Introduction: Increasing physical activity among adults at risk for or with cardiovascular disease (CVD) can help prevent and manage disease. Walking may present an opportunity for promoting physical activity among this high risk group. We hypothesized that in US adults the prevalence of self-reported walking would decrease with increasing CVD risk.
Methods: Nationally representative data from the 2015 National Health Interview Survey Cancer Control Supplement (N=28,780) were analyzed. Analyses were repeated after excluding those needing assistance with walking (n=2,192). Walking was defined as engaging in at least one 10-minute bout of transportation or leisure walking in the past seven days. Prevalence estimates of walking (any, transportation, and leisure) are reported overall and by presence of risk factors (overweight or obesity and ≥1 of diabetes, high cholesterol, or hypertension) or CVD (myocardial infarction or stroke). Orthogonal polynomial contrasts were used to identify significant trends.
Results: Overall, 64.9% (standard error, SE=0.5) of adults reported any walking (TABLE). This prevalence was highest among those with no CVD or risk factors (67.1%, SE=0.5), decreased with increasing number of risk factors (1 risk factor: 64.0%, SE=1.0; 2 risk factors: 60.3%, SE=1.3; 3 risk factors: 54.8%, SE=2.0), and the lowest was among those with CVD (51.9%, SE=1.7). Similar trends were observed for leisure and transportation walking. To ensure differences in prevalence of walking by risk factor or disease status was not due to functional limitations, repeated analyses that excluded those needing assistance with walking observed similar patterns.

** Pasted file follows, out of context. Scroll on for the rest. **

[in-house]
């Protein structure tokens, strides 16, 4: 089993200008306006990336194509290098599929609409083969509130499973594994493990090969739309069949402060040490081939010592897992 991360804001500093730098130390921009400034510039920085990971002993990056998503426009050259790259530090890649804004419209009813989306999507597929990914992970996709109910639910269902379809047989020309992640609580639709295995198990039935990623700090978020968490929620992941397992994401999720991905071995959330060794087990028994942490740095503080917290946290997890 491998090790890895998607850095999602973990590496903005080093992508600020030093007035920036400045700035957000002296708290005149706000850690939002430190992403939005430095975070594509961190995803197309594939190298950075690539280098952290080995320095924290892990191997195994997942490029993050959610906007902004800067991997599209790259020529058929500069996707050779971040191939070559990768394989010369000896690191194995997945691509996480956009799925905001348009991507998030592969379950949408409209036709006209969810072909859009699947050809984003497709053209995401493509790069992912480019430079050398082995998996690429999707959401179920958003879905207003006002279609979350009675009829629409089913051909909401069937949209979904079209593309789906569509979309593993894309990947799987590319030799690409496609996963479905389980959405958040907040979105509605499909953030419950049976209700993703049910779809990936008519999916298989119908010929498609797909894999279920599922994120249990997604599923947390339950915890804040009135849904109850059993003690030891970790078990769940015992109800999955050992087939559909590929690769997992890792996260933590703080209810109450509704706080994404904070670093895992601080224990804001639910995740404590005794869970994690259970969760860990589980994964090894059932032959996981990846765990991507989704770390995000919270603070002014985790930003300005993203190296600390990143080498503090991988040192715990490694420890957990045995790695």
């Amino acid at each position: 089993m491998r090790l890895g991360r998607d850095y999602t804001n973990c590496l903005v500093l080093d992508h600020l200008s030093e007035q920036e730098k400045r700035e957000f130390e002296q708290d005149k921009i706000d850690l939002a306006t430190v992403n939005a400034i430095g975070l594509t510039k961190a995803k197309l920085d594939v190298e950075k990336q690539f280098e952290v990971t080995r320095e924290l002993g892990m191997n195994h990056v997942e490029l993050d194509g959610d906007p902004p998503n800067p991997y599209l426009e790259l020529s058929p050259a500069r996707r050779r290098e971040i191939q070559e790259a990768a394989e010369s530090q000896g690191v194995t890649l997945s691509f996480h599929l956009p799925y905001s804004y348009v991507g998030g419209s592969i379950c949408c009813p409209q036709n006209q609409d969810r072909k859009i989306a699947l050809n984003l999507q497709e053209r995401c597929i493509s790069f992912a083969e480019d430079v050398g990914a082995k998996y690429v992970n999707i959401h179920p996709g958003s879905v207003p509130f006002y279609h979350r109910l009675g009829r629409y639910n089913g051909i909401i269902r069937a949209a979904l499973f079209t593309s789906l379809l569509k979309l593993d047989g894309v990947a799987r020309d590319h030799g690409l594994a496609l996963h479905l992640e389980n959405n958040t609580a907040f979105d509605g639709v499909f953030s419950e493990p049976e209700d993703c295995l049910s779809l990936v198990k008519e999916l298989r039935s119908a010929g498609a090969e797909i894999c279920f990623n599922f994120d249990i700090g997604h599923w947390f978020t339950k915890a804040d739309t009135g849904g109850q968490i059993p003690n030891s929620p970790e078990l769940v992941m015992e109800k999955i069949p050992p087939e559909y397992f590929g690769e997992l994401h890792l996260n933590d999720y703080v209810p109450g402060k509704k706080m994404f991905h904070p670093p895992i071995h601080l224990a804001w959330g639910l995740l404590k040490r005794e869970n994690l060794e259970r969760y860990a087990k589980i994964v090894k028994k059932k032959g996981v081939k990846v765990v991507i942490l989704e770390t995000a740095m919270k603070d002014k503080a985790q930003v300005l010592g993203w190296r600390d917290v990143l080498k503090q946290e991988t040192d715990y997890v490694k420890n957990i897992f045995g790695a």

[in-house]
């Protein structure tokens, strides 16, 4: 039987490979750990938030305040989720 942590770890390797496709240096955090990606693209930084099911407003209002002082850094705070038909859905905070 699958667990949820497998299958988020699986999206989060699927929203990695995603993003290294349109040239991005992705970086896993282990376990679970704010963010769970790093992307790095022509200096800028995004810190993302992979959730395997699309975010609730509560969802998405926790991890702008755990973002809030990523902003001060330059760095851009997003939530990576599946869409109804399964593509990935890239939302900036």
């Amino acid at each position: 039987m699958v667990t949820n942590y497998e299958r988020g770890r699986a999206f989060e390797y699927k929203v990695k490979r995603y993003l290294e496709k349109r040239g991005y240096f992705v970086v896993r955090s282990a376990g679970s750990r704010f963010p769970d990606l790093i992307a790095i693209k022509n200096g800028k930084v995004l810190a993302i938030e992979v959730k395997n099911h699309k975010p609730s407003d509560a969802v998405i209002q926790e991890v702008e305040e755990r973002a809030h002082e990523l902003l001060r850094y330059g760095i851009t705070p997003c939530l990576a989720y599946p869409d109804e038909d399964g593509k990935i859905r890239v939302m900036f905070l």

Conclusions: Prevalence of any and leisure walking decreased as the presence of CVD risk factors increased and was lowest among those with disease. Promoting walking, especially among adults at higher risk, may present an important opportunity for encouraging an active lifestyle for CVD prevention and management.